“Doing what you love is the cornerstone of having abundance in your life.” — Wayne Dyer
Having a sense of purpose and striving towards your own goal gives life a new meaning, direction and satisfaction. It not only contributes to health and longevity, but also makes you feel better in difficult times.
The best prescription for improving your happiness quotient might well be, “Do what you love and love what you do.”
Considering that you spend a major part of your life working, it is imperative that you feel good about doing it. Or, else, you may fall sick. Research testifies to a direct correlation between an individual’s wellbeing and professional fulfillment.
But, this is nothing new. Have we all not heard of the dejected engineer who would’ve rather been a doctor, but didn’t due to an erroneous decision made during academic life, and is now a victim of chronic depression? You may call it a typical example – a square peg in a round hole. There are a number of such examples — of individuals who don’t like what they do for a living. No wonder why most of them land up in their jobs/professions due to misinformed, misguided, or, worse still, casual career decisions made in early academic life, to which they are now stuck — lock, stock, and barrel.
From our childhood we are coerced to follow the conventional path. Along the way, through happy accidents, we discover small pockets of doing what we love. Unfortunately, due to the tremendous strength of our conditioning, we relegate our attention to doing what we must to survive.
Every individual is gifted. Almost 60 per cent of children do not know what they are good at, or they are not exposed to prospective fields and careers. Parents ought to, therefore, encourage their children to explore and discover their calling — for the higher purposes of one’s existence in life, career, or think of what you may.
The Heights of Success Are Within Your Reach
There was an “ordinary” young woman who spent several years after graduating in relative poverty. Thereafter, for many years, she held a variety of secretarial jobs, including one at a publishing firm, where she had to send out rejection letters to prospective authors. She also worked briefly as a teacher, and later lived off the English public-assistance program, while taking care of her baby daughter. During her child’s naps, she frequented a small English cafe and created a story about a magical world. In 1997, J K Rowling’s first book Harry Potter and the Sorcerer’s Stone became an instant hit with children and adults alike. The rest is history, a part of publishing tizzy, or folklore.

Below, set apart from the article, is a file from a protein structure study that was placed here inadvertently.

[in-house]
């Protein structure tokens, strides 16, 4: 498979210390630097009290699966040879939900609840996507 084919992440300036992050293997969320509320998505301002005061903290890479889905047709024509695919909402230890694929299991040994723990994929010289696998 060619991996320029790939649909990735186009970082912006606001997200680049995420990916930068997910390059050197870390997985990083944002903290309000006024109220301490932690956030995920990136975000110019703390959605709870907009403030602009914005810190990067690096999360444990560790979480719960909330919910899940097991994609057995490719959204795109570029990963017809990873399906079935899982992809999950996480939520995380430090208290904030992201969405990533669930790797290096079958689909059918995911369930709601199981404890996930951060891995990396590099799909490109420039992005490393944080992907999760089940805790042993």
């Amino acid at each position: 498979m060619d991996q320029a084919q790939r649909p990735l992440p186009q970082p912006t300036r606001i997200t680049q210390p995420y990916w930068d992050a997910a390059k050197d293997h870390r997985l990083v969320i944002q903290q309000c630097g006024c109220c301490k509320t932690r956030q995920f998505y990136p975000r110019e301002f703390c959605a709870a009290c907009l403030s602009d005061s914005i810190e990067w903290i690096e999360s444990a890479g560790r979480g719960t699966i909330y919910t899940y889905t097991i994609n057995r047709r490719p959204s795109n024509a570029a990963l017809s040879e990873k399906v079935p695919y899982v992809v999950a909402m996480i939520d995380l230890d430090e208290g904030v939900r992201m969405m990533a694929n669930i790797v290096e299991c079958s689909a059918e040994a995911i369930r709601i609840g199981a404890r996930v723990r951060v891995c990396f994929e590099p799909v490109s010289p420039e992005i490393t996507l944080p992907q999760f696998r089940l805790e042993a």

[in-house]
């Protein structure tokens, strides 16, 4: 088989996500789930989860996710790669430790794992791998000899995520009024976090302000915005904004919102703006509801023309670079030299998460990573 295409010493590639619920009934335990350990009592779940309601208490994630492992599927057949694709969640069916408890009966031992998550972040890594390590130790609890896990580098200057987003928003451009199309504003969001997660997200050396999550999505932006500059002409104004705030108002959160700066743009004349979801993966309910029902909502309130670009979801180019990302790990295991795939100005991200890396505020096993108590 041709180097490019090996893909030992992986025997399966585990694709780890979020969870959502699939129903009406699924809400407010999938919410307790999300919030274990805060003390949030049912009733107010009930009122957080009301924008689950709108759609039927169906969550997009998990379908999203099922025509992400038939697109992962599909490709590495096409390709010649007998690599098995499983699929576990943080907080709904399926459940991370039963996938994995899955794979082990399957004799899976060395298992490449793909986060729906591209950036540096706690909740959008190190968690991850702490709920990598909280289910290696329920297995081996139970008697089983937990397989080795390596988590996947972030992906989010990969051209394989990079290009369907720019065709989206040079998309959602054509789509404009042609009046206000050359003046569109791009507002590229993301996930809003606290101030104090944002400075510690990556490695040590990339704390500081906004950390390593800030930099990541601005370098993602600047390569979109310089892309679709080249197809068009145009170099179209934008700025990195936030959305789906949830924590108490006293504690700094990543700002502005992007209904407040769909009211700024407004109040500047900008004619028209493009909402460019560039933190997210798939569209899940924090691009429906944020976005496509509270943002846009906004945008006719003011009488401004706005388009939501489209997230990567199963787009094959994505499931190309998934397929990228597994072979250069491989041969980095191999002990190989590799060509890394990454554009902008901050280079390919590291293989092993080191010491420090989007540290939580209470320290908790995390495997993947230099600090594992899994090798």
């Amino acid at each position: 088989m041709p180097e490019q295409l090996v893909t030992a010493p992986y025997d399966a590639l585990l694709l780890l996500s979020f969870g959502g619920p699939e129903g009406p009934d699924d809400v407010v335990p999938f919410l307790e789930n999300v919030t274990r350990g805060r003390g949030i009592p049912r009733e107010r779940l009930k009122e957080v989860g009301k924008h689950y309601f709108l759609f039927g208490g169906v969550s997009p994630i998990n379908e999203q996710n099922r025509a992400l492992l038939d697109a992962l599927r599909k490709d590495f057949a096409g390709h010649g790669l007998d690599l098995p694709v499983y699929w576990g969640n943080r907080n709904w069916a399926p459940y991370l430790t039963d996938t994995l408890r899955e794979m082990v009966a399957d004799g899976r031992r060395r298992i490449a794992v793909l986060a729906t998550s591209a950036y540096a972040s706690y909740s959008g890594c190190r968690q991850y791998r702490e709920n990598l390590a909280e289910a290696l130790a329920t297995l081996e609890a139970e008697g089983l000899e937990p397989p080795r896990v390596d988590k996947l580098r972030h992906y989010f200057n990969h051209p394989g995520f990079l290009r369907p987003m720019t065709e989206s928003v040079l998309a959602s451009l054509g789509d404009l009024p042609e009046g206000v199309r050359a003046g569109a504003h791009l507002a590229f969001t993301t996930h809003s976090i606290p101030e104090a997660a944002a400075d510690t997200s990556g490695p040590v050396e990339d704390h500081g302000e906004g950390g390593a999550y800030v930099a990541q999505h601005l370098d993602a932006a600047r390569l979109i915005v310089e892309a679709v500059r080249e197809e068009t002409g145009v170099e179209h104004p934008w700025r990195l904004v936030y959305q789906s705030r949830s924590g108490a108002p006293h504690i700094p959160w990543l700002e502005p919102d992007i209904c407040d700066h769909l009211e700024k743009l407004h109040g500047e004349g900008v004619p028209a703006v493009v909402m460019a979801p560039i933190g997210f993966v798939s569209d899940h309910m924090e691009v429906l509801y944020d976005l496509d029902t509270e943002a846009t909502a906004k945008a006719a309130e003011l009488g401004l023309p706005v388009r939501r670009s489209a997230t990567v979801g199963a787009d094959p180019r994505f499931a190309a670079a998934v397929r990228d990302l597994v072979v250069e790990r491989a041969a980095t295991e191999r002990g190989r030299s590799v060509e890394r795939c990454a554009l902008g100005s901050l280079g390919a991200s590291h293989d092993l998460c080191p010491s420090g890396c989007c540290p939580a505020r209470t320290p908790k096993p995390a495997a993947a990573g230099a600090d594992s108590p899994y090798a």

As of writing this, six of the seven volumes of the Harry Potter series have been published and they have all broken sales records. The last three volumes in the series have been the fastest-selling books in history, grossing more money in their opening 24-hours than blockbuster films. Rowling’s book number six in the series earned The Guinness World Records Award for being the fastest-selling book ever. It also sold more copies in a day than Dan Brown’s The Da Vinci Code did in a year. Come to think of it, The Da Vinci Code was the best-selling book the previous year!
Today, Rowling is one of the highest-paid authors and also one of the richest women in the UK.
Closer home, there was a man who started his career as a professor teaching chartered accountancy. His inner calling led him give up teaching and take the plunge into business. His first business foray was into textiles. Not satisfied, he continued his quest for fulfillment in another line of business – real estate.
25 years later, Niranjan Hiranandani is one of the most-respected names in the real estate business in India. His passion is clearly visible to everyone who has seen, or is part of, any of his projects, recognized for its modern and state-of-the-art aesthetic medley. This is not all. The Hiranandani Group has now gone international with 23 Marina — a 380 m high 90-storied neo-lifestyle residential tower coming up in the fashionable Marina of Dubai. Due for completion in 2008, 23 Marina is tipped to be the world’s tallest residential tower. Hiranandani is a firm believer of following your dreams. He says: “I thoroughly enjoy the work I do. Though there is risk involved in everything you do, it is important to take calculated risks.” He also notes that money is not the only driving factor. You also have to enjoy your work. He wouldn’t have been so happy today, he says, if he worked only for money. Doing what you love may seem impossible; but, the stress, pain, injury and disease resulting from clinging to your old work may destroy you.